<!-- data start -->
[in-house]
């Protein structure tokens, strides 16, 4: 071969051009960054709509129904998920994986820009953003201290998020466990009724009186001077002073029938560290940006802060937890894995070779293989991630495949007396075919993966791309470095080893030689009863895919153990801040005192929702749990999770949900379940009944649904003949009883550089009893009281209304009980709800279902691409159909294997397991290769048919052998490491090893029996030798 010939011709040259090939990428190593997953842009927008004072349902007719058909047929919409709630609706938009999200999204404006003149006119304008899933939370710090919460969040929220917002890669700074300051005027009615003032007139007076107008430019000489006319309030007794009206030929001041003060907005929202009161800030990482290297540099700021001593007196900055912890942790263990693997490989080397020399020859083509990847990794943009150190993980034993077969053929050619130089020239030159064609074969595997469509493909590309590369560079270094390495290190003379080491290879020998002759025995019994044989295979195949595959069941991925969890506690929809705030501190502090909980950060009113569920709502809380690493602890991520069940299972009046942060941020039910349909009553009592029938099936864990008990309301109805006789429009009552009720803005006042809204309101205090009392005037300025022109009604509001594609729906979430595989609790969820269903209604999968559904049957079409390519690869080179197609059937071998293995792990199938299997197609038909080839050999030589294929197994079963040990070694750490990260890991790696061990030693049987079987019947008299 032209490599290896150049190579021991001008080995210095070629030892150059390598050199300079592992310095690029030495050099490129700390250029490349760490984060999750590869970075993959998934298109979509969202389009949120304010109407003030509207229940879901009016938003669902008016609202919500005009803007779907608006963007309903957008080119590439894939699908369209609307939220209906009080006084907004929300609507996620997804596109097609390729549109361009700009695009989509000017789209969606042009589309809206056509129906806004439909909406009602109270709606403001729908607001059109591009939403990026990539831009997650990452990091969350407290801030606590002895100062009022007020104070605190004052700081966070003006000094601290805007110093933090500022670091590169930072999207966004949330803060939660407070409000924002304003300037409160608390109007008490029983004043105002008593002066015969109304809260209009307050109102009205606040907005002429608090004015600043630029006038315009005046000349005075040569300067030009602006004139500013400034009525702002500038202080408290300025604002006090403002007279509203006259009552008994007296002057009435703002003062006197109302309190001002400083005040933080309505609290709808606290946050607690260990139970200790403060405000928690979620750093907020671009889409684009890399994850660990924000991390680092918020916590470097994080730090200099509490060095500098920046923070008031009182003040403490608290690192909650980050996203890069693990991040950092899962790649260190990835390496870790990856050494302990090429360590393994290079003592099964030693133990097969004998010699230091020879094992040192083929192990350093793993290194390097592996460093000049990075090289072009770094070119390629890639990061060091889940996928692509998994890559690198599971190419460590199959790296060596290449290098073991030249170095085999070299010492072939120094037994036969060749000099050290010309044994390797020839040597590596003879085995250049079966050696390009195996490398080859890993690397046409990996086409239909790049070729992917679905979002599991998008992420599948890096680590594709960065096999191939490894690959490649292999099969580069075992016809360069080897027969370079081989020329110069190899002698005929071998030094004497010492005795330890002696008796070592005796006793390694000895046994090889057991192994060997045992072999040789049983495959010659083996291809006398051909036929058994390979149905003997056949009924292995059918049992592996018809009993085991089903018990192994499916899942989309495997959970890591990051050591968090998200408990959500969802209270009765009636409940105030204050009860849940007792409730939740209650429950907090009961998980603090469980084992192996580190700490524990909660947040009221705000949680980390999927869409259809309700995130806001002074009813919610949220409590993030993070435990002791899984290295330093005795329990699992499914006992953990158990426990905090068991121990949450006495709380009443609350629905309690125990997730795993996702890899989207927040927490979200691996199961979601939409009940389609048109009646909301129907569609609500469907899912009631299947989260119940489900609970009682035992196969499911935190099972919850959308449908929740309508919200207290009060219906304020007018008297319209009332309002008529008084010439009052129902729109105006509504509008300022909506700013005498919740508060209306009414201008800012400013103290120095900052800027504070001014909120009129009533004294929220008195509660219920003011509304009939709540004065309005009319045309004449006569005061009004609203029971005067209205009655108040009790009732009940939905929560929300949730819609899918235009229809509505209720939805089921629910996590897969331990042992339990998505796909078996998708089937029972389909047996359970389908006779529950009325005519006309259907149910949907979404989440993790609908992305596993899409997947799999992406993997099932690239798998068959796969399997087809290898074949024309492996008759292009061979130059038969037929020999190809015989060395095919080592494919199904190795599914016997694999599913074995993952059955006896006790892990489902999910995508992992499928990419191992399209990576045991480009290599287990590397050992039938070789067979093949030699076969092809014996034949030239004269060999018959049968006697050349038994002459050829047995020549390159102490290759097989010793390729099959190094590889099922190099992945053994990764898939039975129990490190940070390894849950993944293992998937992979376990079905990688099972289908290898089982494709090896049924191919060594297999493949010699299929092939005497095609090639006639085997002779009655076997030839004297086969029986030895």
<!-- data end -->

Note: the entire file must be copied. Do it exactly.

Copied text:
[in-house]
């Protein structure tokens, strides 16, 4: 071969051009960054709509129904998920994986820009953003201290998020466990009724009186001077002073029938560290940006802060937890894995070779293989991630495949007396075919993966791309470095080893030689009863895919153990801040005192929702749990999770949900379940009944649904003949009883550089009893009281209304009980709800279902691409159909294997397991290769048919052998490491090893029996030798 010939011709040259090939990428190593997953842009927008004072349902007719058909047929919409709630609706938009999200999204404006003149006119304008899933939370710090919460969040929220917002890669700074300051005027009615003032007139007076107008430019000489006319309030007794009206030929001041003060907005929202009161800030990482290297540099700021001593007196900055912890942790263990693997490989080397020399020859083509990847990794943009150190993980034993077969053929050619130089020239030159064609074969595997469509493909590309590369560079270094390495290190003379080491290879020998002759025995019994044989295979195949595959069941991925969890506690929809705030501190502090909980950060009113569920709502809380690493602890991520069940299972009046942060941020039910349909009553009592029938099936864990008990309301109805006789429009009552009720803005006042809204309101205090009392005037300025022109009604509001594609729906979430595989609790969820269903209604999968559904049957079409390519690869080179197609059937071998293995792990199938299997197609038909080839050999030589294929197994079963040990070694750490990260890991790696061990030693049987079987019947008299 032209490599290896150049190579021991001008080995210095070629030892150059390598050199300079592992310095690029030495050099490129700390250029490349760490984060999750590869970075993959998934298109979509969202389009949120304010109407003030509207229940879901009016938003669902008016609202919500005009803007779907608006963007309903957008080119590439894939699908369209609307939220209906009080006084907004929300609507996620997804596109097609390729549109361009700009695009989509000017789209969606042009589309809206056509129906806004439909909406009602109270709606403001729908607001059109591009939403990026990539831009997650990452990091969350407290801030606590002895100062009022007020104070605190004052700081966070003006000094601290805007110093933090500022670091590169930072999207966004949330803060939660407070409000924002304003300037409160608390109007008490029983004043105002008593002066015969109304809260209009307050109102009205606040907005002429608090004015600043630029006038315009005046000349005075040569300067030009602006004139500013400034009525702002500038202080408290300025604002006090403002007279509203006259009552008994007296002057009435703002003062006197109302309190001002400083005040933080309505609290709808606290946050607690260990139970200790403060405000928690979620750093907020671009889409684009890399994850660990924000991390680092918020916590470097994080730090200099509490060095500098920046923070008031009182003040403490608290690192909650980050996203890069693990991040950092899962790649260190990835390496870790990856050494302990090429360590393994290079003592099964030693133990097969004998010699230091020879094992040192083929192990350093793993290194390097592996460093000049990075090289072009770094070119390629890639990061060091889940996928692509998994890559690198599971190419460590199959790296060596290449290098073991030249170095085999070299010492072939120094037994036969060749000099050290010309044994390797020839040597590596003879085995250049079966050696390009195996490398080859890993690397046409990996086409239909790049070729992917679905979002599991998008992420599948890096680590594709960065096999191939490894690959490649292999099969580069075992016809360069080897027969370079081989020329110069190899002698005929071998030094004497010492005795330890002696008796070592005796006793390694000895046994090889057991192994060997045992072999040789049983495959010659083996291809006398051909036929058994390979149905003997056949009924292995059918049992592996018809009993085991089903018990192994499916899942989309495997959970890591990051050591968090998200408990959500969802209270009765009636409940105030204050009860849940007792409730939740209650429950907090009961998980603090469980084992192996580190700490524990909660947040009221705000949680980390999927869409259809309700995130806001002074009813919610949220409590993030993070435990002791899984290295330093005795329990699992499914006992953990158990426990905090068991121990949450006495709380009443609350629905309690125990997730795993996702890899989207927040927490979200691996199961979601939409009940389609048109009646909301129907569609609500469907899912009631299947989260119940489900609970009682035992196969499911935190099972919850959308449908929740309508919200207290009060219906304020007018008297319209009332309002008529008084010439009052129902729109105006509504509008300022909506700013005498919740508060209306009414201008800012400013103290120095900052800027504070001014909120009129009533004294929220008195509660219920003011509304009939709540004065309005009319045309004449006569005061009004609203029971005067209205009655108040009790009732009940939905929560929300949730819609899918235009229809509505209720939805089921629910996590897969331990042992339990998505796909078996998708089937029972389909047996359970389908006779529950009325005519006309259907149910949907979404989440993790609908992305596993899409997947799999992406993997099932690239798998068959796969399997087809290898074949024309492996008759292009061979130059038969037929020999190809015989060395095919080592494919199904190795599914016997694999599913074995993952059955006896006790892990489902999910995508992992499928990419191992399209990576045991480009290599287990590397050992039938070789067979093949030699076969092809014996034949030239004269060999018959049968006697050349038994002459050829047995020549390159102490290759097989010793390729099959190094590889099922190099992945053994990764898939039975129990490190940070390894849950993944293992998937992979376990079905990688099972289908290898089982494709090896049924191919060594297999493949010699299929092939005497095609090639006639085997002779009655076997030839004297086969029986030895």